SEI Releases AADL/ACVIP User Days 2021 Videos and Presentations
March 12, 2021 • Article
March 12, 2021—The SEI today released videos and presentations from its AADL/ACVIP User Days 2021. The event, conducted virtually in early February, was a free, two-day forum for presenting the latest on the Architecture Analysis and Design Language (AADL), the Architecture-Centric Virtual Integration Process (ACVIP), and associated tools. Presentation slides and videos from a dozen sessions are now available on the SEI’s website.
AADL is an SAE International standard for describing both the software architecture and execution platform architectures of performance-critical, embedded, real-time systems, such as aircraft avionics. It allows the analysis of such systems prior to development. ACVIP enables analysis of the virtual integration of system components in the early phases and throughout the lifecycle to detect and remove defects otherwise not found until actual integration and testing. With embedded systems growing in scope and cost within the Department of Defense (DoD), the ability to find problems early in the development lifecycle can save time and money.
AADL/ACVIP User Days 2021 gathered software engineers to learn about the current state of AADL practice and how it can help users describe software architectures and execution platforms. Though this third occurrence of the event was held virtually due to the COVID-19 pandemic, it had more attendees than the previous User Days. “The virtual format of the event allowed us to reach to a larger community, with more than 150 participating from DoD contractors but also industry and academic partners,” said Jerome Hugues, a senior architecture researcher at the SEI and chair of AADL/ACVIP User Days 2021.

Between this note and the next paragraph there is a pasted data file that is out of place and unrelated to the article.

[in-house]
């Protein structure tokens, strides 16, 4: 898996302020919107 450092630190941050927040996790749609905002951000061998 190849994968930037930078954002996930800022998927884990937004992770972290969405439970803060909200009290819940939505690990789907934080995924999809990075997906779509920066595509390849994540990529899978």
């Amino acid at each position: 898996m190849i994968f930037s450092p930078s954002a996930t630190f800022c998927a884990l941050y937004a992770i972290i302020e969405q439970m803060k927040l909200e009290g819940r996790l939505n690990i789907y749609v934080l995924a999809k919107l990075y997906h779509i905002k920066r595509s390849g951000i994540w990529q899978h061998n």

The first day of the event featured a keynote speech by Patrick Mason, deputy program executive officer for aviation, U.S. Army. Mason described how the U.S. Army Program Executive Office, Aviation, is using AADL and ACVIP to ensure they have robust modeling tools and optimized design languages and transitioning them into an operationalized framework. “AADL and ACVIP, along with SysML and some other design tools,” said Mason in his remarks, “are vital as we look [at] how we do embedded systems.”
Other AADL and ACVIP topics on day one included the U.S. Army Science and Technology Program, the transition of research to practice, technical debt, cyber resilience, automated testing and retesting, and avionics.
The second day included another keynote speech by Darren Cofer, a fellow at Collins Aerospace. He discussed the development of an engineering environment based on AADL for building cyber-resilient systems, as part of a Defense Advanced Research Projects Agency (DARPA) program.
Feedback from attendees noted that the event’s presentations were valuable to both new and experienced software engineers.